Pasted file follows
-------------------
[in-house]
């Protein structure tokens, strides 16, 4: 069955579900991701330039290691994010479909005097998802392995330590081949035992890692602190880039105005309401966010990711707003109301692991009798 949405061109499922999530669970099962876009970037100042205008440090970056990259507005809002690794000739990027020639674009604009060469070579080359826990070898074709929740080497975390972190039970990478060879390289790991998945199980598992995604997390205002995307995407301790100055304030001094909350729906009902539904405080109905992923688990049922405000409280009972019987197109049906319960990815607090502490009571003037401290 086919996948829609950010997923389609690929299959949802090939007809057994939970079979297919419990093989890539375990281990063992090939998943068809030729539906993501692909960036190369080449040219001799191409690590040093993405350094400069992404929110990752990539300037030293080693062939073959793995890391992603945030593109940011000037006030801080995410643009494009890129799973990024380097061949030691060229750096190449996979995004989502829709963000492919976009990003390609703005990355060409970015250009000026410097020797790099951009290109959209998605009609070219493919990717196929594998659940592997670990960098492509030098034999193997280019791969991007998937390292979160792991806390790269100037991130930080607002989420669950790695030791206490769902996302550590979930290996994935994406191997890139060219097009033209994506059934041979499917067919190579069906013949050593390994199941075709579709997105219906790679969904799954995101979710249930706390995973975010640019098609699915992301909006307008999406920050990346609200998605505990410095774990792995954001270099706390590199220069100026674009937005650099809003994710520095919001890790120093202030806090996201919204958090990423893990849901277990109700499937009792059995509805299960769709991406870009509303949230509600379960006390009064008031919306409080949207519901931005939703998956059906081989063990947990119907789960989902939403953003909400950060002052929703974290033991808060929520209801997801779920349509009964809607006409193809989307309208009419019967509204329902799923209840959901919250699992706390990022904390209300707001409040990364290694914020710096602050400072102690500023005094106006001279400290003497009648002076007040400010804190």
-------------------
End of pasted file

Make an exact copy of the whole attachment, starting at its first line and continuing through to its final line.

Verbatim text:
[in-house]
């Protein structure tokens, strides 16, 4: 069955579900991701330039290691994010479909005097998802392995330590081949035992890692602190880039105005309401966010990711707003109301692991009798 949405061109499922999530669970099962876009970037100042205008440090970056990259507005809002690794000739990027020639674009604009060469070579080359826990070898074709929740080497975390972190039970990478060879390289790991998945199980598992995604997390205002995307995407301790100055304030001094909350729906009902539904405080109905992923688990049922405000409280009972019987197109049906319960990815607090502490009571003037401290 086919996948829609950010997923389609690929299959949802090939007809057994939970079979297919419990093989890539375990281990063992090939998943068809030729539906993501692909960036190369080449040219001799191409690590040093993405350094400069992404929110990752990539300037030293080693062939073959793995890391992603945030593109940011000037006030801080995410643009494009890129799973990024380097061949030691060229750096190449996979995004989502829709963000492919976009990003390609703005990355060409970015250009000026410097020797790099951009290109959209998605009609070219493919990717196929594998659940592997670990960098492509030098034999193997280019791969991007998937390292979160792991806390790269100037991130930080607002989420669950790695030791206490769902996302550590979930290996994935994406191997890139060219097009033209994506059934041979499917067919190579069906013949050593390994199941075709579709997105219906790679969904799954995101979710249930706390995973975010640019098609699915992301909006307008999406920050990346609200998605505990410095774990792995954001270099706390590199220069100026674009937005650099809003994710520095919001890790120093202030806090996201919204958090990423893990849901277990109700499937009792059995509805299960769709991406870009509303949230509600379960006390009064008031919306409080949207519901931005939703998956059906081989063990947990119907789960989902939403953003909400950060002052929703974290033991808060929520209801997801779920349509009964809607006409193809989307309208009419019967509204329902799923209840959901919250699992706390990022904390209300707001409040990364290694914020710096602050400072102690500023005094106006001279400290003497009648002076007040400010804190």